The defendants' argument that the "anti-deeming" statute, 42 U.S.C. § 1396a(a)(17)(D), and the corresponding regulations, 42 C.F.R. § 435.602(a)(1), prohibit them from prorating grandparents' income to account for a share for a dependent grandchild is based on an assumption that the defendants must utilize a quid pro quo approach within the family unit. The defendants have cited no authority which supports their claim that they must adopt such an approach. Although it may be reasonable to treat income that is "unavailable" to one person within a family unit as being "available" to another person in that unit, the federal Medicaid statutes and regulations do not compel such symmetry. To the contrary, the statutory provisions noted above require the state agency to treat parent and non-parent caretaker applicants comparably, but they prohibit the state agency from treating the respective children in their care the same way.
There are many reasons why this distinction might be justified. For instance, it may be that older caretakers such as grandparents could have a greater need for medical care than younger caretakers such as parents. The difference in approaches might also reflect the fact that non-parent relative caretakers have no legal obligation to support the dependent child, and it is necessary to avoid a disincentive to those non-parents who might question the ability to take in the child and provide for their own needs as well. The Court need not discern the rationale behind Congressional policy, however, because the outcome is clearly reflected in the applicable statutes, to the extent that anything within the federal social welfare legislation can be deemed "clear."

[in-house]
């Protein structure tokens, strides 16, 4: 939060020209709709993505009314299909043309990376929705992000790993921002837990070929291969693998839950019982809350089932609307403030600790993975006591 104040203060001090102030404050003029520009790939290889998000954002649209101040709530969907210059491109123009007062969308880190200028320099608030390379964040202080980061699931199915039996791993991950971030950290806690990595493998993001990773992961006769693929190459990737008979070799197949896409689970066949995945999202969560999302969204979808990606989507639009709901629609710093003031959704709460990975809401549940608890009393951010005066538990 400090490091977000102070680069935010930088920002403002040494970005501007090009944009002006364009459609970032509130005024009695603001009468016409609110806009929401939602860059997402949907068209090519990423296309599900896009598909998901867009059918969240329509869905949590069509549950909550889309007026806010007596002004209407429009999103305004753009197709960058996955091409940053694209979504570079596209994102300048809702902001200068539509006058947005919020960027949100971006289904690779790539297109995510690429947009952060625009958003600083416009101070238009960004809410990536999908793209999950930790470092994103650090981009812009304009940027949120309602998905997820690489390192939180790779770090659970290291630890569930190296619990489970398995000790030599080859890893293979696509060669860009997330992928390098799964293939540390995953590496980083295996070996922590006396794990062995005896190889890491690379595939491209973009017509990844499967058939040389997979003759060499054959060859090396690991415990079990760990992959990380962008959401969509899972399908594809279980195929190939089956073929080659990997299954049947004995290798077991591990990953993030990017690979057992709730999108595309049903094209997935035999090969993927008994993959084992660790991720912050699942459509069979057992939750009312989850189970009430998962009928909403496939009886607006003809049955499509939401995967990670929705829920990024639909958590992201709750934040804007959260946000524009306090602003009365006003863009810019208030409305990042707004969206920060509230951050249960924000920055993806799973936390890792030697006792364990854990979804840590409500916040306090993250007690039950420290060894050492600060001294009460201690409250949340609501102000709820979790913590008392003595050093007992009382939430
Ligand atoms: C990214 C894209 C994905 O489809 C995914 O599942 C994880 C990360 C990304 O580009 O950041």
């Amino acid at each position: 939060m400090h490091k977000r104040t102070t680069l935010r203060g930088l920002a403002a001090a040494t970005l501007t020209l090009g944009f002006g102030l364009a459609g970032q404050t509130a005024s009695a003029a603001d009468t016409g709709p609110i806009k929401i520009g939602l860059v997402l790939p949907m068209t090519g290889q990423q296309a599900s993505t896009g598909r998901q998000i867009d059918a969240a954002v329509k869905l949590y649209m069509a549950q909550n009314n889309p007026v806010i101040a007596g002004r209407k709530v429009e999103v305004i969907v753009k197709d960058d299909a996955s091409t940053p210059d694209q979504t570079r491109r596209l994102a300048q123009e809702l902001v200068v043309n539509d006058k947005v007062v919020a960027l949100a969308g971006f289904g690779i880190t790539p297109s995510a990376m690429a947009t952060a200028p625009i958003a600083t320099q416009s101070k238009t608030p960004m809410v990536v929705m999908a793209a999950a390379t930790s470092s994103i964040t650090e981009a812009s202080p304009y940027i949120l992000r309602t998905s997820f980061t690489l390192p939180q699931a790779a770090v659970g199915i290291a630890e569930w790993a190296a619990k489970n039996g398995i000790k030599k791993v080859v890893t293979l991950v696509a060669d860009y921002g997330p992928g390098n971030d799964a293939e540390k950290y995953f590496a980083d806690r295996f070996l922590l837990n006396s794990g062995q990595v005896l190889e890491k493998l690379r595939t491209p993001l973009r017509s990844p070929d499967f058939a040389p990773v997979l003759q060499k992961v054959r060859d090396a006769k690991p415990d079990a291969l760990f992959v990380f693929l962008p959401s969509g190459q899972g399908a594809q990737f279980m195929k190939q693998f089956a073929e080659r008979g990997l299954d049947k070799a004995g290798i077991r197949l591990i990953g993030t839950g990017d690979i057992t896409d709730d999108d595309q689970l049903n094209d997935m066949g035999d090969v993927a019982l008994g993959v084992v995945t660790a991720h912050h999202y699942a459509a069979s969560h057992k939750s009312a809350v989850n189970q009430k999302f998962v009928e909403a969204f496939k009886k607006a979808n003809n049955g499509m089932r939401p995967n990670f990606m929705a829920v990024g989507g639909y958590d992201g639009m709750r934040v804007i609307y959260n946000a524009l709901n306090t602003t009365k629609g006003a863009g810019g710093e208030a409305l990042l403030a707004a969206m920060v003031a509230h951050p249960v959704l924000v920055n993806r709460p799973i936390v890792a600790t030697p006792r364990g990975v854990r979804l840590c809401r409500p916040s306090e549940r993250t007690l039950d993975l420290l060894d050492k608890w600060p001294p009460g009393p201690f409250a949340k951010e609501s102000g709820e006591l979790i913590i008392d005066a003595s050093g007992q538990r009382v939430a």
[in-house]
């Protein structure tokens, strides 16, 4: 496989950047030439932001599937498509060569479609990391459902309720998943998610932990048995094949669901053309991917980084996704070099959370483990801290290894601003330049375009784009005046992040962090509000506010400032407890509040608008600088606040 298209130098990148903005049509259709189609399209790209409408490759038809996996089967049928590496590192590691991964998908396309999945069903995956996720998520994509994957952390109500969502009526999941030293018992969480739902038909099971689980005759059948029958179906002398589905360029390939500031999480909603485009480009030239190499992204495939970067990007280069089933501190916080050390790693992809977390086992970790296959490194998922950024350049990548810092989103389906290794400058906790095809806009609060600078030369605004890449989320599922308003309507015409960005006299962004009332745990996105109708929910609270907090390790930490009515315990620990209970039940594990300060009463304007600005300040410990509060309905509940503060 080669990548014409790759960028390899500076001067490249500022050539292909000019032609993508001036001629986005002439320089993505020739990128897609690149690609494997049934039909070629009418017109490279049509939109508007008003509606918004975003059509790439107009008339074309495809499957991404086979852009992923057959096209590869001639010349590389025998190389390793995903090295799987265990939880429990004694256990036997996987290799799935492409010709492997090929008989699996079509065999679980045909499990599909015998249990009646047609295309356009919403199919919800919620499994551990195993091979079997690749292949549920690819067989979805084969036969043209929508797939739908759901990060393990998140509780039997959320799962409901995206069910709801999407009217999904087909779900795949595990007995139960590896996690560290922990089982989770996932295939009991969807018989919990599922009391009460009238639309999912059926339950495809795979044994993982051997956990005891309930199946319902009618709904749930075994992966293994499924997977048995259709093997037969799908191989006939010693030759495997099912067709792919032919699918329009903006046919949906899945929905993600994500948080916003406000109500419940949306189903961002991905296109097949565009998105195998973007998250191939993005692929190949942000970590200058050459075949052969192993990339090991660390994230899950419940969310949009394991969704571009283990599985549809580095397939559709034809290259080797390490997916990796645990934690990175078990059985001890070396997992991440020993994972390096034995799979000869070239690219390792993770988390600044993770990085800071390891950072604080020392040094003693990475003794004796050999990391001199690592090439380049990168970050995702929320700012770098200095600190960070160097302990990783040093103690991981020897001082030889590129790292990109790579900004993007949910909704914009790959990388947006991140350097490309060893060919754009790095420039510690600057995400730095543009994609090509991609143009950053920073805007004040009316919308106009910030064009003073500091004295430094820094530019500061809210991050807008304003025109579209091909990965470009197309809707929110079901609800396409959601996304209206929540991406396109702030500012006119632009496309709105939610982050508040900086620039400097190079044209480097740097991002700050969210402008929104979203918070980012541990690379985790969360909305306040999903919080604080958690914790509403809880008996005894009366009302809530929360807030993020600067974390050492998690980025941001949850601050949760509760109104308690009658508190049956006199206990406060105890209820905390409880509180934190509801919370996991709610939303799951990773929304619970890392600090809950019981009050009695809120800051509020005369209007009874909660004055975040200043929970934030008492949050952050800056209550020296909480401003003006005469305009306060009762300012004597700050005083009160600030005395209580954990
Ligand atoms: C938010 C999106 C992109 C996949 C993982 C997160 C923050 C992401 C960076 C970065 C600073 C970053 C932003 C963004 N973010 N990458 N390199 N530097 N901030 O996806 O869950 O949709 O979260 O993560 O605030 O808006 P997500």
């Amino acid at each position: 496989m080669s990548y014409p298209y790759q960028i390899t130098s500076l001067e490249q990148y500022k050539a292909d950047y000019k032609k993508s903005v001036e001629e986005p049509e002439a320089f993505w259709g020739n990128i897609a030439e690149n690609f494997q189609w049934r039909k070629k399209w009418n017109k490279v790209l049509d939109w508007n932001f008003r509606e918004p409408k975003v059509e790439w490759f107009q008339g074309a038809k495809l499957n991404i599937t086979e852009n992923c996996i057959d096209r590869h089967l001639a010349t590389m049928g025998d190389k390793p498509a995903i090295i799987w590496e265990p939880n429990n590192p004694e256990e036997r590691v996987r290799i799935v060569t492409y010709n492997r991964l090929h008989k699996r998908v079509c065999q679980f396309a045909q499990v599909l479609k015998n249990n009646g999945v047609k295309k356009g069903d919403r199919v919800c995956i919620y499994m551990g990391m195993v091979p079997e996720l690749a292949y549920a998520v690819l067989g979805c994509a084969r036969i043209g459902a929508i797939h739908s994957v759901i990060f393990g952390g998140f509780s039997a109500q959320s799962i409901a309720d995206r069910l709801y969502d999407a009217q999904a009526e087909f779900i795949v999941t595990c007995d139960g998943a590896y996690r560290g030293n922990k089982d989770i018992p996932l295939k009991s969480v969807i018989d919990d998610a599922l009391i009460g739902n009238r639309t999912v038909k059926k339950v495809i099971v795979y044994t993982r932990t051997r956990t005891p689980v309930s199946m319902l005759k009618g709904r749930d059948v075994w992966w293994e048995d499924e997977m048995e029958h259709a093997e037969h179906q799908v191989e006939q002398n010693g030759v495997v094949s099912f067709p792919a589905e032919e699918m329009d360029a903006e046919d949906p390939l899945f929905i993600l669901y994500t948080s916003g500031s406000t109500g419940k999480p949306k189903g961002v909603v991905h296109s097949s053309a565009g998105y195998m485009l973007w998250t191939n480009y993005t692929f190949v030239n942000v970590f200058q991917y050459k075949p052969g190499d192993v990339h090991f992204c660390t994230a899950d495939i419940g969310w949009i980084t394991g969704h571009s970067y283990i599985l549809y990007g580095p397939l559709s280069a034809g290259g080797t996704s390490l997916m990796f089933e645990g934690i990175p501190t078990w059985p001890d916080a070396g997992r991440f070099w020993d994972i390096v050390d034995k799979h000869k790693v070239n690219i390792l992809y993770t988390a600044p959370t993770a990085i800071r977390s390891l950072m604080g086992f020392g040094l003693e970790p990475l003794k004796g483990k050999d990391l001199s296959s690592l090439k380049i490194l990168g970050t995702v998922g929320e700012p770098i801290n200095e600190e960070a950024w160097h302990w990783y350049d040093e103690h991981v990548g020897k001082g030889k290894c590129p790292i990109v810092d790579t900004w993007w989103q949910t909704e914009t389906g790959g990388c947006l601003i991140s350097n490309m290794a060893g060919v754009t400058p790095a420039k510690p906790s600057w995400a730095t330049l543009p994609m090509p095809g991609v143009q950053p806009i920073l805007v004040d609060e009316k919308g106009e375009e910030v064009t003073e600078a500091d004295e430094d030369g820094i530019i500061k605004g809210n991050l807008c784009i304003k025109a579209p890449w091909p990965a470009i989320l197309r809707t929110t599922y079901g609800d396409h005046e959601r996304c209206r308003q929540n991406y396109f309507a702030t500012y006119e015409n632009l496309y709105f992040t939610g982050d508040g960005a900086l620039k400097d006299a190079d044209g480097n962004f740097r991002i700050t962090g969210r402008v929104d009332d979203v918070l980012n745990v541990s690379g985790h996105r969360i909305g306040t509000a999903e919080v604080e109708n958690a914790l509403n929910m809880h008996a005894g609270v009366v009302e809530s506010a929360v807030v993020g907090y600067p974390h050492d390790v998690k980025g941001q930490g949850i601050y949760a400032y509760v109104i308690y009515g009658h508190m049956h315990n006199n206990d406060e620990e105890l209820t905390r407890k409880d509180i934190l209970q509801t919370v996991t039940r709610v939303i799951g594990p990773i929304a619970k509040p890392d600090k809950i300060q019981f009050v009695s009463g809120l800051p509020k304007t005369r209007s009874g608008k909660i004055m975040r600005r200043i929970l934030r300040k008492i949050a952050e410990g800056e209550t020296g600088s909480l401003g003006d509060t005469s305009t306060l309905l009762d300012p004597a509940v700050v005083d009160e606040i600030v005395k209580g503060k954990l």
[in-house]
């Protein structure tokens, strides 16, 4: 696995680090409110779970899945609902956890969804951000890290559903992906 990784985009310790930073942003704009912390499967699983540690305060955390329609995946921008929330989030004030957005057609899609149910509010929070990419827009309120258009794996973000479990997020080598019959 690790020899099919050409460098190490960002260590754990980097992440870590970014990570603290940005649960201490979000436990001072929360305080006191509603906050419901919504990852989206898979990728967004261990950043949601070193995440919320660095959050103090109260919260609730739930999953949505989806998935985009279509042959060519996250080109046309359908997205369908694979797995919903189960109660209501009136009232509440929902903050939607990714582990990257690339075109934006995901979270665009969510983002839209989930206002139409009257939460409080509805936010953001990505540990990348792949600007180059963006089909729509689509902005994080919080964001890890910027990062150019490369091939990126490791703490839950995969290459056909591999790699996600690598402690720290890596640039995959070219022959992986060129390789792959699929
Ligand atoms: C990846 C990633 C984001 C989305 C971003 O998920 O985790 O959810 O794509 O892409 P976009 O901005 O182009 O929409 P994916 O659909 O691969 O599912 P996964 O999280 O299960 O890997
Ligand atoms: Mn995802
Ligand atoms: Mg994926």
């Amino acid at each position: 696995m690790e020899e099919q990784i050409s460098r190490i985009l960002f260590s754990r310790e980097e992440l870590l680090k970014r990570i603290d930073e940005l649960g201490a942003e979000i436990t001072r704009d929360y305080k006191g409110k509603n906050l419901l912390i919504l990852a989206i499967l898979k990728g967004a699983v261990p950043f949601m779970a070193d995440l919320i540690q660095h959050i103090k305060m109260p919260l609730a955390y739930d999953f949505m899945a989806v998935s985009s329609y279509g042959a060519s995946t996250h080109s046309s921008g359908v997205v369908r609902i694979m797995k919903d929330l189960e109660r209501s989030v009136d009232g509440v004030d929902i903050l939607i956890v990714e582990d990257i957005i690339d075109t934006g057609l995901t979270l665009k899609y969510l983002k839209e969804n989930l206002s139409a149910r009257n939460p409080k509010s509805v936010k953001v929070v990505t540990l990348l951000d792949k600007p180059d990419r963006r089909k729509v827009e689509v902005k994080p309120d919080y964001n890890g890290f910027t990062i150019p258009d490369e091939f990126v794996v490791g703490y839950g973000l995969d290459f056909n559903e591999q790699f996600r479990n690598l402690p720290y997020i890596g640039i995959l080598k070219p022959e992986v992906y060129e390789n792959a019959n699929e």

Markva, 168 F.Supp.2d at 715 (citations omitted). On appeal, the defendants offer no authority that requires us to reverse the district court on this issue.
The defendants also argue that the district court erred in failing to consider the effect of 42 C.F.R. § 435.601(c), the regulation noted above that provides simply that "the agency must use the requirements for financial responsibility of relatives specified in § 435.602." The district court did, however, consider and discuss the financial responsibility requirements of 42 C.F.R. § 435.602, as well as the anti-deeming provision in the statute itself, 42 U.S.C. § 1396a(a)(17)(D), on which the regulations are based. After considering these provisions, the district court rejected the defendants' argument that these provisions prohibited or otherwise excused them from complying with the other requirements of the statute. See Markva, 168 F.Supp.2d at 715-16. On appeal, the defendants do not offer a compelling explanation for why 42 C.F.R. § 435.601(c) would provide any more support for their argument than do the provisions to which it refers.2